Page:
But Subotica, a city of frayed elegance and fading charm on the country's northern border, is one place that has always been immune to Belgrade's nationalistic fevers. Voters here rejected Nikolic by a 2-1 margin in favor of his more moderate rival, incumbent President Boris Tadic.

Sitting on the faultline of several civilizations, Subotica is a place where Serbs seem quite content to live as an ethnic and linguistic minority, where they don't feel threatened by sharing space with Hungarians, Croats, Montenegrins, Bunjevcis, Ruthenians and more than a dozen other obscure nationalities that last flourished during the golden age of the Austro-Hungarian Empire.

Subotica also is the rare place in Europe where the indigenous Muslim community is building a new mosque complete with minaret and dome — and nobody seems to mind.

And where a minuscule Jewish community — about 260 strong — is restoring the city's monumental synagogue. The synagogue, a truly extraordinary example of sacred architecture in the art nouveau style, was built in 1902, but fell into disrepair after the once-thriving community was all but wiped out in the Holocaust.

"Subotica is a special place," said Fetis Kurdali, leader of the city's Muslim community. "I tell people about the good relationship we have with the Jewish community, and they look at me like this cannot be true. But it is true."

Hungarians, who make up 38 percent of the municipality's population of 150,000, are the largest ethnic group, followed by Serbs (24 percent) and Croats (11 percent).

Mayor Geza Kucsera, an ethnic Hungarian whose surname hints at Slovak origins, suggested that one of the keys to Subotica's ethnic harmony is that all city business is simultaneously translated into the three predominant languages: Serbian, Croatian and Hungarian.

"We are forced to listen to each other," he said. "But I think people understand that the only way we can survive is if we listen to each other."

Another theory that is popular here links Subotica's get-along-go-along tolerance with the flatness of its geography. Subotica (pronounced su-boh-TEE-tsa) sits on the vast Pannonian plain that stretches across Europe from Austria to Ukraine. The city's tourism department is promoting a new slogan: "Feel the Harmony, Flatlands with No Border."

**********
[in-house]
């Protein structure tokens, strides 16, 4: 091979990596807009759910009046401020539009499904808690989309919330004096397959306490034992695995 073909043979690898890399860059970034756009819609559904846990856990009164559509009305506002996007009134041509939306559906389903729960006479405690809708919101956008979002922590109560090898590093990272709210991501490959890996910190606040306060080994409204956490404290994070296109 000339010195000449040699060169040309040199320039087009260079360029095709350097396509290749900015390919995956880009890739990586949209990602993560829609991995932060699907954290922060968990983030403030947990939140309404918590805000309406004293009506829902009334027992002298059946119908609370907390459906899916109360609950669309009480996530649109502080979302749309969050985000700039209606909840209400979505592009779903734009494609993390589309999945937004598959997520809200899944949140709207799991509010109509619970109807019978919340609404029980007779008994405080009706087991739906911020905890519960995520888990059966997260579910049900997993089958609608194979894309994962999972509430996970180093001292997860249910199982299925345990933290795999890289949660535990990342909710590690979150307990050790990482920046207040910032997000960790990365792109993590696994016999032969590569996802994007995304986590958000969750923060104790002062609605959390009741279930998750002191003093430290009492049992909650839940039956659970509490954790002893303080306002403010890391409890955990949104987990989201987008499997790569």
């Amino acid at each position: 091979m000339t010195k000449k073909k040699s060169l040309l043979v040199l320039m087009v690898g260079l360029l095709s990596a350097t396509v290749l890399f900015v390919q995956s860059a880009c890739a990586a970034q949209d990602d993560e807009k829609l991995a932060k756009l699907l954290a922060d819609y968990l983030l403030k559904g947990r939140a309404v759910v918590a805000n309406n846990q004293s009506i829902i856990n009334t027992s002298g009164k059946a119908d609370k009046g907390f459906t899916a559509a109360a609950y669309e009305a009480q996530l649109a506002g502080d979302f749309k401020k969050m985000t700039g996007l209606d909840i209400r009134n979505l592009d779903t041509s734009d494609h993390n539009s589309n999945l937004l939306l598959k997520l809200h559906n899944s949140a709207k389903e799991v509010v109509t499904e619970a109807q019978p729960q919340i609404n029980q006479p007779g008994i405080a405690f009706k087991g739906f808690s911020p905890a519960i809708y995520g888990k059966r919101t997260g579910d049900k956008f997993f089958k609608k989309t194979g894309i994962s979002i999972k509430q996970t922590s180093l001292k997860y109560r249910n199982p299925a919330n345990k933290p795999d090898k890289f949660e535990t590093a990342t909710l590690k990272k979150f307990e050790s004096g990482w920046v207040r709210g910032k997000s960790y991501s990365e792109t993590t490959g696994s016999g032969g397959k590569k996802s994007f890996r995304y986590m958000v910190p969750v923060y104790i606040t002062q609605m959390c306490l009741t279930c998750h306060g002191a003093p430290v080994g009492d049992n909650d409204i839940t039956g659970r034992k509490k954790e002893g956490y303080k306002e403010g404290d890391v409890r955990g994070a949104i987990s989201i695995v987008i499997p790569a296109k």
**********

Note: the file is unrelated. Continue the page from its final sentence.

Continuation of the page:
"We are a flatland people; we tend not to be as aggressive as mountain people," explained Slavica Dakic, news editor of the local radio station, which broadcasts in the three main languages and German.

Thomas Sujic, an activist in the Croat community, agreed:

"If you look at the faces, I think you will see that the people around here have softer, rounder facial features than people from the mountain regions. The people from the mountains have strong features and strong personalities. They seem less relaxed," he said.

Others suggest that perhaps history, not genes or geography, offers the best explanation. Over the centuries, the inhabitants of Subotica have been ruled by an ever-changing cast of potentates from Constantinople, Budapest, Vienna and now Belgrade. The experience seems to have left them with a strong sense of local autonomy and a healthy disdain for central authority.

"They come and go," Mayor Kucsera said of Europe's ruling powers. "We stay. We have to get along."

Despite their knack for co-existence, identity is profoundly important to people here.

"During communism, we were more Yugoslavs than Jews. Then when communism collapsed, it seemed that everyone returned to his tribe," said Judita Skanderovic, a retired teacher who said that until recently her only bond to the religion was the stories her parents told of surviving Auschwitz.

Before World War II, Subotica had a Jewish community of about 6,000. During three months in the spring of 1944, most of community was deported to Auschwitz. After the war, about 800 survivors returned to the city, but within a few years three-quarters of them emigrated to Israel.

The violent breakup of Yugoslavia in the 1990s put new stresses on Subotica's fragile social fabric. Thousands of refugees, mainly Serbs fleeing from Croatia and Bosnia, poured into Subotica. At the same time, many Croats left the city.

"It changed the balance of the ethnic communities. These people were angry and bitter and they brought that with them," said Sujic, who as a Croat felt the pressure acutely, but decided to stay.

"I wouldn't say it is back to normal, but it's still much better than any other place in Serbia," he said.

For Tatiana Bjelosevic, a Serb, and her partner Admir Delic, a Muslim, Subotica has been a safe haven. Both are refugees from Bosnia.

"This is the only place we could survive," said Bjelosevic.

Although slightly better off economically than most of the rest of Serbia, Subotica is burdened by a 19 percent unemployment rate and the steady flight of the city's best and brightest. Mayor Kucsera fears this will upset the demographic balance of the city as much as the wars of the 1990s.

"We are losing quality. Look at who's leaving — the smartest ones, the ones who speak European languages, the ones who know how to use the Internet," he said.

The unwillingness of Belgrade politicians to bend on the question of Kosovo has left Serbia on Europe's doorstep and deeply frustrated most people in Subotica, including many Serbs who say they would trade Kosovo — reluctantly — for a seat at the European Union table.

Kucsera undoubtedly speaks for the majority of his constituents when he says "The EU is our only alternative. The EU is our dream."

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© 2008, Chicago Tribune Distributed by McClatchy-Tribune Information Services.